Is Russian billionaire stalking Linc Energy?
Since Roman Abromavich toured Linc Energy’s site in Queensland on November 8, 2012 the stock has surged 80 per cent on very strong volumes.
There have been a number of positive releases since then, but the magnitude of the gains on such big volumes has me asking questions.
Definitely one to watch.
JP Morgan recommends 'overweight' large miners in 2013
In its Australian strategy outlook for 2013, ‘Old snake in new skin’, JPMorgan believes the Chinese year of the snake will see the themes of 2012 drag on as low growth and low interest rates provide a solid background for the equity market.
For the domestic economy, the broker sees more snakes than ladders next year. "In our view, the Aussie economy is entering a riskier phase as the public and corporate sectors pull in their horns and export earnings take a knock,” JPMorgan noted.
"The Aussie growth parcel is being thrown to the households, but they are constrained by a softening labour market, low appetite for leverage and credit supply. Even if rates fall further, as we expect, this is a risk for domestic cyclical sectors including banks where we are underweight.”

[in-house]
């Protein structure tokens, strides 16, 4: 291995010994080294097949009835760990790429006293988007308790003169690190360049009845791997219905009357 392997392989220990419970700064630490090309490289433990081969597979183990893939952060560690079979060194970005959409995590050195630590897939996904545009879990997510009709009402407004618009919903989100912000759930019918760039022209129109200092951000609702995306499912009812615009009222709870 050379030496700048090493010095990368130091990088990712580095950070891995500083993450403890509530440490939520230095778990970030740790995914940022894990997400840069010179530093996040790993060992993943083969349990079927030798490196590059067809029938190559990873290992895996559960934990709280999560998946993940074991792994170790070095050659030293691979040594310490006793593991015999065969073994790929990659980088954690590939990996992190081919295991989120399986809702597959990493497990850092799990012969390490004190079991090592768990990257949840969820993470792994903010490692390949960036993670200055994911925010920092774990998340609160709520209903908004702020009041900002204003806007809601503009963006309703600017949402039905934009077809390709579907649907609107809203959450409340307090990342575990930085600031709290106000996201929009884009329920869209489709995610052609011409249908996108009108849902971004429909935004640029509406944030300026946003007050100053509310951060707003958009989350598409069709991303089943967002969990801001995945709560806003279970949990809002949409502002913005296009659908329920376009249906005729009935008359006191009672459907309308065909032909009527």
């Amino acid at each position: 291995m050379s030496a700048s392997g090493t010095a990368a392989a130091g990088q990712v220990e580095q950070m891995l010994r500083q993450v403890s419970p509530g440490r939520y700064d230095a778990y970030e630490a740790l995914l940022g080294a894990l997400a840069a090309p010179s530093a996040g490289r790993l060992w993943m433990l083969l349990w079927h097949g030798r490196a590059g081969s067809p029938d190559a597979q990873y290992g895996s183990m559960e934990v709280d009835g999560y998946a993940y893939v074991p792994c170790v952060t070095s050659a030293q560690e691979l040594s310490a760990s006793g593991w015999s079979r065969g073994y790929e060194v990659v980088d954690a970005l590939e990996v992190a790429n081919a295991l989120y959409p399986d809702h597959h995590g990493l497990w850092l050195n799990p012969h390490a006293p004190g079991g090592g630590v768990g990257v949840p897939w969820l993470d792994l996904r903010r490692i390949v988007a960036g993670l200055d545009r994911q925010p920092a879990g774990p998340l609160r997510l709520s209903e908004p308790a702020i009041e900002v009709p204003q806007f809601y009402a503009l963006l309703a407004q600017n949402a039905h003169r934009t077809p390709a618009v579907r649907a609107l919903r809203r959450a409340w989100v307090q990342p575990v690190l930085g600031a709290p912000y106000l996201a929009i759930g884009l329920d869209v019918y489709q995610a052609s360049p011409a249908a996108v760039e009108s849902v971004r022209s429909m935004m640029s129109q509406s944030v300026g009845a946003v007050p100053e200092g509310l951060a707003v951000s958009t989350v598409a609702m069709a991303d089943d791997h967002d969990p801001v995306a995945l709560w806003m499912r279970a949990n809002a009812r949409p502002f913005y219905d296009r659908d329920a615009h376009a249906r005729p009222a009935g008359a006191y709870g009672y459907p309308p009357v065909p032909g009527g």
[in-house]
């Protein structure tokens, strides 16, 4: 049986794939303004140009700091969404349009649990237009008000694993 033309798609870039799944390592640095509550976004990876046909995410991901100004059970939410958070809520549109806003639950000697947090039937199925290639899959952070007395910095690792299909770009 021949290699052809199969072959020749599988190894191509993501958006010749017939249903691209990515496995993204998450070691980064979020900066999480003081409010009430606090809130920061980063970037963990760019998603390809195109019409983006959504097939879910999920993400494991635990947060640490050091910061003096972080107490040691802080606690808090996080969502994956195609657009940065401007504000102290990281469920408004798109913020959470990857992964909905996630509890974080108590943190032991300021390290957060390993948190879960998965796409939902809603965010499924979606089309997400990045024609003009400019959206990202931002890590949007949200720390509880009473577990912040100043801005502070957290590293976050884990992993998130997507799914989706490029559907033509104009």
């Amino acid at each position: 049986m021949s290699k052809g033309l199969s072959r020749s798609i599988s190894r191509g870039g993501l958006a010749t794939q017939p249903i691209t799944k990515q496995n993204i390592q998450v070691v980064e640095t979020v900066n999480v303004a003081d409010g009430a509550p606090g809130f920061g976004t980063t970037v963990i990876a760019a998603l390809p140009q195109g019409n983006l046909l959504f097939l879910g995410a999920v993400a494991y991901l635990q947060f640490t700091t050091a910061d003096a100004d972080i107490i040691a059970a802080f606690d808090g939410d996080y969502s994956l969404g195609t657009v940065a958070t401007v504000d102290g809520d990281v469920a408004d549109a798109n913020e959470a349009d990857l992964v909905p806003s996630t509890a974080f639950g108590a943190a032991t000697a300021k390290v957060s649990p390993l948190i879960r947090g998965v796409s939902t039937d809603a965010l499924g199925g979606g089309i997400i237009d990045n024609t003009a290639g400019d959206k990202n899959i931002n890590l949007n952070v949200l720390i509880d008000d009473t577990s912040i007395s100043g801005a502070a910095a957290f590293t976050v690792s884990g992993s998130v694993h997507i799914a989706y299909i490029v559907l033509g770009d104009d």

However, it believes the mining sector need not be left behind this time, recommending a modest 'overweight' to mining stocks, more as a relative call rather than outright bullishness. It sees sentiment on near-term Chinese demand risks continuing to improve, but longer-term concerns are likely to remain.
JPMorgan adds that the sector's valuation case relies heavily on the currency and is therefore not compelling, in its view. It prefers the larger mining names.
Addressing the recent strength in defensive, high-yield names, JPMorgan argues the ‘flight to safety’ looks somewhat exaggerated and that the market has shown a willingness to buy earnings risk where it can get its arms around it, particularly in cyclical industries with a well-defined return characteristics.
The problem the broker sees is the shortage of candidates, hence it still has a reasonable weighting to defensives, but argues against giving special prominence to high yielding stocks.